Ina Albert, Author


It’s late on a Wednesday night, and Franklin Crawford, 52, is pushing a shopping cart around a 24-hour grocery store in Ithaca, New York. He’s found the bananas and cat food he needs, but as he roams the aisles he adds ice cream and other nonessentials to his basket. “This is the meeting place, the agora,” he explains. “It’s the abundance, the people, the bright light. It makes me feel good.”

Crawford visits a store like this almost every day. This one is his favorite because the café stays open until 10 p.m. and the security guard lets him hang out if he buys something. Paying for stuff is not the problem. Crawford is employed. He is also fit, well dressed, and well read. Other good-looking, well-dressed people are also here alone, slowly pushing carts of their own. Most of them don’t seem to be in a hurry, either, but Crawford says he usually doesn’t make eye contact or start conversations. “I don’t think we really want that from each other,” he says. “Sometimes I think maybe we despise each other, because we’re all here instead of home with someone else.”

Today more than 44 million adults over age 45 suffer from chronic loneliness.

Crawford is lonely — but he’s not alone. A groundbreaking AARP The Magazine survey reveals that millions of older Americans suffer from chronic loneliness, and their ranks are swelling: Of the 3,012 people ages 45 and up who participated in our study, 35 percent are chronically lonely (as rated on the UCLA Loneliness Scale, a standard measurement tool), compared with 20 percent in a similar survey a decade ago. Loneliness was equally prevalent regardless of race, gender, or education levels. Unexpectedly, though, age does make a difference: Those who said they are suffering most are not the oldest among us but rather adults in their 40s and 50s.

Chronic loneliness, experts tell us, is an ever-present, self-perpetuating condition that pushes people away from the relationships that sustain us and make us happy. But the chronically lonely are not merely unhappy — they are in danger. “Loneliness has surprisingly broad and profound health effects,” says John T. Cacioppo, Ph.D., director of the Center for Cognitive and Social Neuroscience at the University of Chicago and a leading authority on the topic. There is mounting evidence that loneliness significantly increases the chances of diabetes, sleep disorders, and other potentially life-threatening problems. Research has also shown a greater risk of high blood pressure among lonely people, as well as higher levels of the stress hormone cortisol, weakened immune systems, and Alzheimer’s disease.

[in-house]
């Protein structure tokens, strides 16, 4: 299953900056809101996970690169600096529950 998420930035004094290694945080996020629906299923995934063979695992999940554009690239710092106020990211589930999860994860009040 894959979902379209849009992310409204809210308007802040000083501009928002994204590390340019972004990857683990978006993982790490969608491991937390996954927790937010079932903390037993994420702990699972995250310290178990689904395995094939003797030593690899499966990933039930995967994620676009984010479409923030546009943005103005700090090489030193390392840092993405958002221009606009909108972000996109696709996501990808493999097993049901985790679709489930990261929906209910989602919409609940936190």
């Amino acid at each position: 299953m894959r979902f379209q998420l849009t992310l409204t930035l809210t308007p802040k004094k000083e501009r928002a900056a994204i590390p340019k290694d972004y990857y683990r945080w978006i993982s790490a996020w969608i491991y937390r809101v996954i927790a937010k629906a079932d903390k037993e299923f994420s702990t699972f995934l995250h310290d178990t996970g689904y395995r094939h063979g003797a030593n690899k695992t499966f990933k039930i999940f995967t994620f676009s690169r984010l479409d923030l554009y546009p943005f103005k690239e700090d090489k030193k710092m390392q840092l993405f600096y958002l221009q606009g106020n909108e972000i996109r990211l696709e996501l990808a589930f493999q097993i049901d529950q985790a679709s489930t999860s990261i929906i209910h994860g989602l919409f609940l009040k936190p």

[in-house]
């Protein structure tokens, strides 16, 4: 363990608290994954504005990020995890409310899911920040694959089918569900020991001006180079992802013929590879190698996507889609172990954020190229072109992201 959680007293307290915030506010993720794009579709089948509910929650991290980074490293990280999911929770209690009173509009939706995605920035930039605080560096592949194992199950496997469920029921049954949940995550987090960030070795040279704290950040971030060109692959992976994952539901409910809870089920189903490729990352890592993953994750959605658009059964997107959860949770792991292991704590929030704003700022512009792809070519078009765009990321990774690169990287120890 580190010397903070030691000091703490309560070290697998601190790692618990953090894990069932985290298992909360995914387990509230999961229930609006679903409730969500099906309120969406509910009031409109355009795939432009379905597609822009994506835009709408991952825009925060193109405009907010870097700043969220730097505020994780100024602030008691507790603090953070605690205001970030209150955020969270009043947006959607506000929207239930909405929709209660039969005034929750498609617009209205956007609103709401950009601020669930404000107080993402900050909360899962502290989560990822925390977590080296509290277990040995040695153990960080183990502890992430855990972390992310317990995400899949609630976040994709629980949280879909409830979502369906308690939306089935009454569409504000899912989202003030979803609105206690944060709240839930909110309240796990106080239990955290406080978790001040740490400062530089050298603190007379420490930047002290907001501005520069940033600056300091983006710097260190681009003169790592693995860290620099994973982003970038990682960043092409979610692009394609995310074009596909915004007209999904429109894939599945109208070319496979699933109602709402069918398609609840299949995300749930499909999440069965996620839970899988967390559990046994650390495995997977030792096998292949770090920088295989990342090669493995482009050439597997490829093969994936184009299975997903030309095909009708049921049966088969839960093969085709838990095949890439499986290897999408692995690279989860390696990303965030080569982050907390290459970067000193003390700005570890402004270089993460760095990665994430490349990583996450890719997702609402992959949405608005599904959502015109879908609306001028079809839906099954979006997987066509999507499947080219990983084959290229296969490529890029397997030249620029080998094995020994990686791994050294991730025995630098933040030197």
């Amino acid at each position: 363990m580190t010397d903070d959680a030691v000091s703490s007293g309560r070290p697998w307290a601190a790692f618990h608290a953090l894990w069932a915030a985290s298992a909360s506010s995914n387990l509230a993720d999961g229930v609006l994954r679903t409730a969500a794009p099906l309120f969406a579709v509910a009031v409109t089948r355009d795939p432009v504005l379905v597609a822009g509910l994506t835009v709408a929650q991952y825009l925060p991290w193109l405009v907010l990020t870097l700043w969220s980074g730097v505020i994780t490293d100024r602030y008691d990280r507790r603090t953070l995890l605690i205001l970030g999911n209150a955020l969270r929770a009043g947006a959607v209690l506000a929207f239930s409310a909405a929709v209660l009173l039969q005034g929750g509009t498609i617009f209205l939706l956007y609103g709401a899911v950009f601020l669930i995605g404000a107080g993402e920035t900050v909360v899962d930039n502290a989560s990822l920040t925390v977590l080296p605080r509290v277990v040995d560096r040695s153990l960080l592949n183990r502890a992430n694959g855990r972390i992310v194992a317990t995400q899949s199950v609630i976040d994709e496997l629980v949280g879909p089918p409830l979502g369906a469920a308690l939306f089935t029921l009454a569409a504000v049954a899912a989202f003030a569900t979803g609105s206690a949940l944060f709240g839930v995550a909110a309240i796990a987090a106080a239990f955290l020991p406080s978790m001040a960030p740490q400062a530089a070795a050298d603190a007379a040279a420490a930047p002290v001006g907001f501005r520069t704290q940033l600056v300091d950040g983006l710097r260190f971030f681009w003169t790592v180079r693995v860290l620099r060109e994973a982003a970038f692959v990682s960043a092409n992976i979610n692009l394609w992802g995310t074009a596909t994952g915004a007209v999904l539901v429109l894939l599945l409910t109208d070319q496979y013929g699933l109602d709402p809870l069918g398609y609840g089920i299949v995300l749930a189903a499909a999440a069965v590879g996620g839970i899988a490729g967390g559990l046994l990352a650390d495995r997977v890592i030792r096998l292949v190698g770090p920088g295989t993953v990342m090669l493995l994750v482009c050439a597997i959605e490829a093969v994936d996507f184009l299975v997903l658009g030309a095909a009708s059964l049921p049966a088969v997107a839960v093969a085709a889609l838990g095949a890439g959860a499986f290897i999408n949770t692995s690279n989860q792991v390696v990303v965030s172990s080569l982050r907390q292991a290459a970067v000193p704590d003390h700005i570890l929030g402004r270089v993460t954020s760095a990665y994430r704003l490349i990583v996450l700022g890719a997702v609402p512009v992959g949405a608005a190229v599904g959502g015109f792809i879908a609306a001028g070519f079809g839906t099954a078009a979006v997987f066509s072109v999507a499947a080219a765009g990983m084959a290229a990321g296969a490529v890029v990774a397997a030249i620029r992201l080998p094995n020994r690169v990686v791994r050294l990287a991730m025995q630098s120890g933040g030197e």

Authors are often lonely. Spending time in our heads doesn’t permit the open expression of our ideas and critiques of our premises.  What better reason to join a group, bring your secret characters to life through someone else’s eyes, express them in a different way and recheck your premises.


4 thoughts on “LONELINESS

  1. I think it is in part due to how one is “wired.” For myself, I have never equated being alone with loneliness. However, I’ve noticed that as I age and loose physical strength and agility, there has been an uptick in the anxiety level about what if sometime happens (an accident or sudden health emergency) while I am alone. Things I used to do without a second thought, like climbing a ladder or using certain power tools, I now put off until someone else is around. Is this heightened sense of caution typical in aging?


  2. Another question that arises is whether people in their forties and fifties aren’t experiencing, if not midlife crises, a lot of unsettling change. There is the actual or impending threat of the empty nest syndrome, divorce or broken relationships, those first intimations of mortality. Such things invite introspection and whether we like it or not, the need to be alone to figure out who we’re going to be for the second half of life. It’s true that writing is a solitary pursuit, but I’ve never felt lonely doing it. I’ve got all those characters to keep me company. Karen

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